We have all heard the warning about “living in the past.” It’s not a wise thing to do.
I know that I often catch myself dwelling on this or that decision from years or even decades ago. When this happens I find myself rehashing my reasons and rationales like some broken record.
There is no doubt that 20/20 hindsight can be a cruel partner, poking us every now and then. Armed with the clarity of knowing results and consequences we torture ourselves wondering how we could not see the results of our actions or decisions way back when.
Not to be outdone, of course, are the ever-popular apprehensions about the future. After all, is not the future merely a blind curve teeming with unexpected traps and problems? Yet we rush toward manholes and cliffs we will not see until it is too late.
Between the haunting past and the foreboding future, we have a ready-made plate of worries and ruminations at our disposal. What we need to realize sooner better than later, however, is that God is neither in our rear-view mirror nor is He at the end of the blind curve that is our future.
Dwelling In The Past
There is a clear distinction between dwelling in the past as opposed to learning from the past. The word “dwelling” means a home or where one resides or lives. It is not constructive, and it’s even destructive, to constantly live in the past.
Whether we constantly reflect on positive or negative memories and experiences, the mere fact that we keep re-visiting that past takes away from our focus on the present. Spending all day thinking about my great high school experiences does little to improve my present situation. Likewise, obsessing over the mistakes or poor choices I made in the past only tends to beat me down.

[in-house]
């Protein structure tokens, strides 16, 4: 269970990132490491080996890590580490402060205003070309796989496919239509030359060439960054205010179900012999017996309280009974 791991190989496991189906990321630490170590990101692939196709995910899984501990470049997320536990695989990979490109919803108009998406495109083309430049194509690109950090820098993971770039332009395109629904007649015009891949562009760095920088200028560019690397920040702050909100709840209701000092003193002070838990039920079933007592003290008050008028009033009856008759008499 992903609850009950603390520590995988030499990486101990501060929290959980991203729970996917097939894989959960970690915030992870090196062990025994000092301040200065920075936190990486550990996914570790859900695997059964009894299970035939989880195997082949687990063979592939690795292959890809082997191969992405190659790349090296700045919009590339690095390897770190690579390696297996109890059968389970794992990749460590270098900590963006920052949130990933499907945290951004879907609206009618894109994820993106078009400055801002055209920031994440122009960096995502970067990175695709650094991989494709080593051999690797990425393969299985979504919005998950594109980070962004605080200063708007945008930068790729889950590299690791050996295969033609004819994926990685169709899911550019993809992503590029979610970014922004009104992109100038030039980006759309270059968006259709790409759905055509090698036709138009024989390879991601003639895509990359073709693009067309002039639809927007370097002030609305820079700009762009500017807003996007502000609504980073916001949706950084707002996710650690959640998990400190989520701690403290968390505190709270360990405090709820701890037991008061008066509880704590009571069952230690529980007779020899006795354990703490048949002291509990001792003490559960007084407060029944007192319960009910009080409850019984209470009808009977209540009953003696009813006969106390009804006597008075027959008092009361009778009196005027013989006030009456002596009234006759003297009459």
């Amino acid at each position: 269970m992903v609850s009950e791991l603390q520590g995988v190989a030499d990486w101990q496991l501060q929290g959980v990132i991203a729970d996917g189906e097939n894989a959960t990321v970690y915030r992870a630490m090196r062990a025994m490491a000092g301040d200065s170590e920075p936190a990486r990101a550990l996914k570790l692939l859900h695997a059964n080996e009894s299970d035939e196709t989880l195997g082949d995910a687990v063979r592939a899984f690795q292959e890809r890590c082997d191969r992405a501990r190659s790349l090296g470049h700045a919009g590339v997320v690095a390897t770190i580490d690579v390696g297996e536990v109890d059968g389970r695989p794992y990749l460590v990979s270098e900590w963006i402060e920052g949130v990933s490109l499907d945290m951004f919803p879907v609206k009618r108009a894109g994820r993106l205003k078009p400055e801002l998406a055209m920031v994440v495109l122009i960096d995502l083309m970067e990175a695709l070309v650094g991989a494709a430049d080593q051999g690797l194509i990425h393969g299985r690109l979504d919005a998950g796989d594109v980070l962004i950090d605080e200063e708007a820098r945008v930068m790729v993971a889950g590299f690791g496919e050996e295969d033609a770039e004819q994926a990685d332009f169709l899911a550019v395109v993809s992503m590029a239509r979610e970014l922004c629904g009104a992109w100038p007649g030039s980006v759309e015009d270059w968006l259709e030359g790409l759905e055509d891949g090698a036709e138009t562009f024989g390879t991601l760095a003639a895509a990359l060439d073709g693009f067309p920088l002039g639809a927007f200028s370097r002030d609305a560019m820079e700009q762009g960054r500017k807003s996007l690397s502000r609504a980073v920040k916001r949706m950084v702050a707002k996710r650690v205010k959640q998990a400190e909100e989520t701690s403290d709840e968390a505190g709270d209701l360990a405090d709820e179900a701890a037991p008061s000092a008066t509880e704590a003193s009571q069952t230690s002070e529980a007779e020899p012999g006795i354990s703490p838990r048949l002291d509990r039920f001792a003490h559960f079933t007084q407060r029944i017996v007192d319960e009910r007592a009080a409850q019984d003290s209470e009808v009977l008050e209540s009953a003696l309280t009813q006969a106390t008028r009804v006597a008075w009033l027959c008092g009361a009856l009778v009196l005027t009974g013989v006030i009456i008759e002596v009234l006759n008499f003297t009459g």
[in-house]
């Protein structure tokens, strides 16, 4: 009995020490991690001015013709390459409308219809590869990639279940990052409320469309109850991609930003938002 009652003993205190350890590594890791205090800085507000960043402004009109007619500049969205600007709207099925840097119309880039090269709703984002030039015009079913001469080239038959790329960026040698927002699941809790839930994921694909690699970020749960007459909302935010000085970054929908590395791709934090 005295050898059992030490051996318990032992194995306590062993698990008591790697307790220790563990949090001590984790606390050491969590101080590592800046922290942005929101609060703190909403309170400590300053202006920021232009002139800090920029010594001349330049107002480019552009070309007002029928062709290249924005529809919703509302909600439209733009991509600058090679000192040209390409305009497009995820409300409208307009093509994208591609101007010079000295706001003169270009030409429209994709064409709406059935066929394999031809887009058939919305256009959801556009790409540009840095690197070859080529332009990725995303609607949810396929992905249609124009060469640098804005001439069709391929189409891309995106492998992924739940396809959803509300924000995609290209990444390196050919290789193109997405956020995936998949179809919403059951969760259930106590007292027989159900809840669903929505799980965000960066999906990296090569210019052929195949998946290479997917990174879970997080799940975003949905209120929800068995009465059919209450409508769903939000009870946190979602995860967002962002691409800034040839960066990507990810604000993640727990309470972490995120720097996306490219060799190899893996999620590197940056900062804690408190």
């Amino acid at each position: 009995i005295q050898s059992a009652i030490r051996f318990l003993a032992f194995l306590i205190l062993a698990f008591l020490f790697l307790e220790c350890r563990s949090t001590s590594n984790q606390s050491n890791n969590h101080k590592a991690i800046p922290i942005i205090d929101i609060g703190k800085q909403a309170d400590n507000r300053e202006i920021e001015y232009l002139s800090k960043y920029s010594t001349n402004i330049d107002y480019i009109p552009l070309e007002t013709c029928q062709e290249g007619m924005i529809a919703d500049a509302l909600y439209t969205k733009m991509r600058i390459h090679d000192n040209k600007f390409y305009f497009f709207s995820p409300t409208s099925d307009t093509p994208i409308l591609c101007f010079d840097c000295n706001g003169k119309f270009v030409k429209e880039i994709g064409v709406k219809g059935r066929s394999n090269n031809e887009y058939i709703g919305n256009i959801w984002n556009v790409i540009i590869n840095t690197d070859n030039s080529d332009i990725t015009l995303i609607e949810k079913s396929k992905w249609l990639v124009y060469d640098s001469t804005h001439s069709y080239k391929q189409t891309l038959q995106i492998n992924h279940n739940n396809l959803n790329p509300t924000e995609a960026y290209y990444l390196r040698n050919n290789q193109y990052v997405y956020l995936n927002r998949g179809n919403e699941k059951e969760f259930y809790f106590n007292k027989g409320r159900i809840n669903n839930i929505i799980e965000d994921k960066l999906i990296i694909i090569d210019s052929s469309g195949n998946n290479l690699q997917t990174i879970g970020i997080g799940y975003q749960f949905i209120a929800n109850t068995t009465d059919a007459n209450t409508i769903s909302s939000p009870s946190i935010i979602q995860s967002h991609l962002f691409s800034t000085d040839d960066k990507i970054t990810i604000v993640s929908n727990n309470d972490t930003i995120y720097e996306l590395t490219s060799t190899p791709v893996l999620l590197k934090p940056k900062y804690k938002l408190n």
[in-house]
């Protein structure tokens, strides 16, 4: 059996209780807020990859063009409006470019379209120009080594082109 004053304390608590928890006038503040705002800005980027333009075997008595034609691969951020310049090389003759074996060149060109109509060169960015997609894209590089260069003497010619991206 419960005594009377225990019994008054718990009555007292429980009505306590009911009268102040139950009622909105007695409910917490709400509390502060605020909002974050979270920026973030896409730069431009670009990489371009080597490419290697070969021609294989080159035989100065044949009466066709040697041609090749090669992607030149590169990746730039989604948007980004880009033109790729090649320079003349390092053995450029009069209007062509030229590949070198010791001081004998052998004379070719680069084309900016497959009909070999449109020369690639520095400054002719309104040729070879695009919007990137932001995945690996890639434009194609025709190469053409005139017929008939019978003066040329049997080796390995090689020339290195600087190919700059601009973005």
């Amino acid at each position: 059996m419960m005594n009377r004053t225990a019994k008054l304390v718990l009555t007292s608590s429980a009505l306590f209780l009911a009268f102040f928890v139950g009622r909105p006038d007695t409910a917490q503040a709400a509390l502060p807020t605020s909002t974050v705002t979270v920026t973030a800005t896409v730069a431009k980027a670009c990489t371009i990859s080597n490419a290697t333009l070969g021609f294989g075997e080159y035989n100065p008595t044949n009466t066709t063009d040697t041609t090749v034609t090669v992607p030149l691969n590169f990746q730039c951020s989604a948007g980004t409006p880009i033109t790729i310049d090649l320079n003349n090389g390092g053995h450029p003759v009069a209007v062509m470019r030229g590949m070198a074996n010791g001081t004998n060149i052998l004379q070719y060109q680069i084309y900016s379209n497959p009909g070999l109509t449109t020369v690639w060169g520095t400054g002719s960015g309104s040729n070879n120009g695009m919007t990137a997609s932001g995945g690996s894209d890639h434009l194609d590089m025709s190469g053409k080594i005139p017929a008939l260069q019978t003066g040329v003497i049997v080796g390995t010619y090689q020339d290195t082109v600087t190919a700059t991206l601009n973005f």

Of course there is nothing wrong with mentally glancing back at our past highlights or low points. The problem occurs when we dwell or entrench ourselves in a time which we cannot change now. We gain nothing, and even retreat, when we define ourselves by our past, bad or good. When we define ourselves by our past, we perpetuate that past far beyond its beneficial role in our lives. The past should inform, and not define, our present and future.
Learning From The Past
God wants us to learn and grow toward our destiny with Him. But we cannot learn and grow if we wrap ourselves in our past. Obsessing over past glory only invites complacency, presumption, stagnation, or even arrogance. Obsessing over past stumbles or hurts only brings depression, resentment, regret, and even bitterness. No matter how you look at it, the past that is obsessed over is a moral minefield most mortal humans cannot traverse safely.
We should use the past as a teacher for enhancing our future. The only thing worse than a mistake is a mistake one does not learn from and may even repeat. Reflecting on past errors and taking steps to avoid those errors again is never a bad thing. When we reflect on our past mistakes, we bring the wisdom of the past to our present. When we dwell on the past, however, we drag our present to that past.